Another drawback is the analog tuning system which, like that of the Panasonic RF-2800, is a maze of string, gears and pulleys connected to potentially drifty variable capacitors. The result: frequency drift of 2-4 kHz per hour. Compounding this, the chip used for the frequency counter’s reading drifts with changes in temperature. Finally, on our unit the wide bandwidth filter is so asymmetrical that center-tuning by ear on mediumwave AM results in an additional 2 kHz frequency error on top of all the rest.

Tecsun appears to be keenly aware of the excessive drifting, and may be working to reduce it in later production units.

But the worst shortcoming is poor image rejection, as this degrades listening quality. As the ‘2000, like nearly all under-$100 models, is only single-conversion, images appear 910 kHz below fundamental signals. This bothers many stations, regardless of their frequency, but is especially problematic within the 60 meter tropical segment. For example, a powerful station on 5745 kHz will “repeat” at lesser strength on 4835 kHz, causing a variable-pitched whistle and program chatter to bother whatever tropical band station might be roosting on 4835 kHz. Better-rated radios just don’t do this.

Great Audio, Interesting Performance
In other respects, world band performance can be a pleasant surprise. Even though only a three-inch (75 mm) unbaffled speaker is used, audio quality, having only modest distortion, is markedly superior to that found on the vast majority of world band portables. This is aided by continuous bass and treble controls—a rarity, even among costly world band tabletop models—and there’s plenty of power for room-filling sound. Why can’t Sony have audio like this on portables costing several times more?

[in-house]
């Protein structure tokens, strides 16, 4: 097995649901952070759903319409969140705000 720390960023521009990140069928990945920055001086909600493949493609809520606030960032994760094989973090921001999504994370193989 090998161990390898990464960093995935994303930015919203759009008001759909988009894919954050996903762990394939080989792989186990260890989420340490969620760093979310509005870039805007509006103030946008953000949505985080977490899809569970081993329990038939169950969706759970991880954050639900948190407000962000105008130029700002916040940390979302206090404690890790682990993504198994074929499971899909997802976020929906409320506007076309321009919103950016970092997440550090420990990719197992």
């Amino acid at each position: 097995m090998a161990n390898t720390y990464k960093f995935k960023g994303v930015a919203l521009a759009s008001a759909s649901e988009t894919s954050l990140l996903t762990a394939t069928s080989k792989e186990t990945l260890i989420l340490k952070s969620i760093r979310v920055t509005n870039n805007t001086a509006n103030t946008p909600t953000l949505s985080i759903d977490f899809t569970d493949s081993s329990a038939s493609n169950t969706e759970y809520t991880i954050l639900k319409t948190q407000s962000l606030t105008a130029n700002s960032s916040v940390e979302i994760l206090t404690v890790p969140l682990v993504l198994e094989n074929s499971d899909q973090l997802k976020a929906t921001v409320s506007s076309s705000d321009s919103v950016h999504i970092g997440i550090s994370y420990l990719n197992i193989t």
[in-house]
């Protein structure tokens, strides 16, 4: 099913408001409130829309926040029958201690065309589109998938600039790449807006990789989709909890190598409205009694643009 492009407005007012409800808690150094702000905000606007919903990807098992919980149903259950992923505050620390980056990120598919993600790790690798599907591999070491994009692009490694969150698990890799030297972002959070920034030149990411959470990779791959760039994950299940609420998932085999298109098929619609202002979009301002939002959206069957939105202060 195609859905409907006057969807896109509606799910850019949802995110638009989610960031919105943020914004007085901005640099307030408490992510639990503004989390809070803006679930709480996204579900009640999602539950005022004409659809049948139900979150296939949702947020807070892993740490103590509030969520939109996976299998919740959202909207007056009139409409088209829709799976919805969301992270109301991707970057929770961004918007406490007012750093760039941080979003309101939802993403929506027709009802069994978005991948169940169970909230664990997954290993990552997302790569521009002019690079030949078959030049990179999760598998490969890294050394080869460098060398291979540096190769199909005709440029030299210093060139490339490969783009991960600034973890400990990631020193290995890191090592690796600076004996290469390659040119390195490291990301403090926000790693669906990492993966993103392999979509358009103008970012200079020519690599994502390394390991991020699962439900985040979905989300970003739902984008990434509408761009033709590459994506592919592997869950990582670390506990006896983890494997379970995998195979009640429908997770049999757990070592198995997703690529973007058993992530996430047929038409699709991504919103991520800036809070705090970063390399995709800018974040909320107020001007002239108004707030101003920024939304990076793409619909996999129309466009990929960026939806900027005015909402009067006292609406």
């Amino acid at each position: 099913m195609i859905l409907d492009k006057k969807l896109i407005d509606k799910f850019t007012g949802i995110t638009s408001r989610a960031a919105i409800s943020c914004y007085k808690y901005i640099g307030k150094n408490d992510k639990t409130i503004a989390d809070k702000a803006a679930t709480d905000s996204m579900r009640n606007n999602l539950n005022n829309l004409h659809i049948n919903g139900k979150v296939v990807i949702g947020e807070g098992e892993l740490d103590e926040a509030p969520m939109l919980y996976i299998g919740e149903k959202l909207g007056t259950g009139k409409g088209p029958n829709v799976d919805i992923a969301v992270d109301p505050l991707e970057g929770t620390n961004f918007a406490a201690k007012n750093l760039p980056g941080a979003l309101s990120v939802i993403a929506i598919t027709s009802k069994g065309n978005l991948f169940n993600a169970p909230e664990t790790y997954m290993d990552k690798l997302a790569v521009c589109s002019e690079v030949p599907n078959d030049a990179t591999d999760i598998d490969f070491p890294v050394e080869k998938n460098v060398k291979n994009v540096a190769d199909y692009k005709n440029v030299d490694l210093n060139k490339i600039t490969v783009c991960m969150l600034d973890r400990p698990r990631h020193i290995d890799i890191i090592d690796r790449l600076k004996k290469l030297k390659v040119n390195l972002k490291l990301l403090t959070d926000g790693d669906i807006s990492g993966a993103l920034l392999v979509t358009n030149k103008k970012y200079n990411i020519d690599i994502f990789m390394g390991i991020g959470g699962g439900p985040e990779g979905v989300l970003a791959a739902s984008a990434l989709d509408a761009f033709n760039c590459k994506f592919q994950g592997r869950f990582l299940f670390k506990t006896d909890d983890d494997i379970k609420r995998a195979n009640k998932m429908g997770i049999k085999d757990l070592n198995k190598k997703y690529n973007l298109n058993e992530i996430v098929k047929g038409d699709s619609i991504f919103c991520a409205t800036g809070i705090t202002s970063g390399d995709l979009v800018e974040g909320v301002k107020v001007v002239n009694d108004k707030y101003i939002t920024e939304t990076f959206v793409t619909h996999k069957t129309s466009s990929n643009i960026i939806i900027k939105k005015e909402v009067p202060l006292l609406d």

The "SW LPF" switch, which activates a 30 MHz low-pass RF filter, also winds up acting as an attenuator—presumably because of insertion loss. It or the RF gain control can be used to reduce overloading—and sensitivity—as can shortening the telescopic antenna.

There are separate antenna inputs for short/mediumwave and FM, but given that the ‘2000 is already pushing the overloading envelope with just the telescopic antenna, most won’t bother with external antennas.

Selectivity, or adjacent-channel rejection, is much better than is customarily found on low-cost portables. Two well-chosen bandwidths, rather than the one almost invariably found in this price class, provide flexibility in balancing the specific interference vs. audio fidelity requirements of any given received signal.

This combination of high sensitivity, flexible selectivity and superior audio makes the ‘2000 unusually pleasant for listening to world band programs.

Mediumwave AM Potential Unrealized
The ‘2000’s mediumwave AM performance has much going for it, including excellent sensitivity with low circuit noise, worthy directionality from the built-in ferrite loop antenna, flexible and appropriate selectivity, and superior audio quality. However, images and other spurious signals, as well as overloading, tend to intrude with no end of annoying internally generated interference, especially at night. This greatly diminishes what otherwise would have been exceptional reception.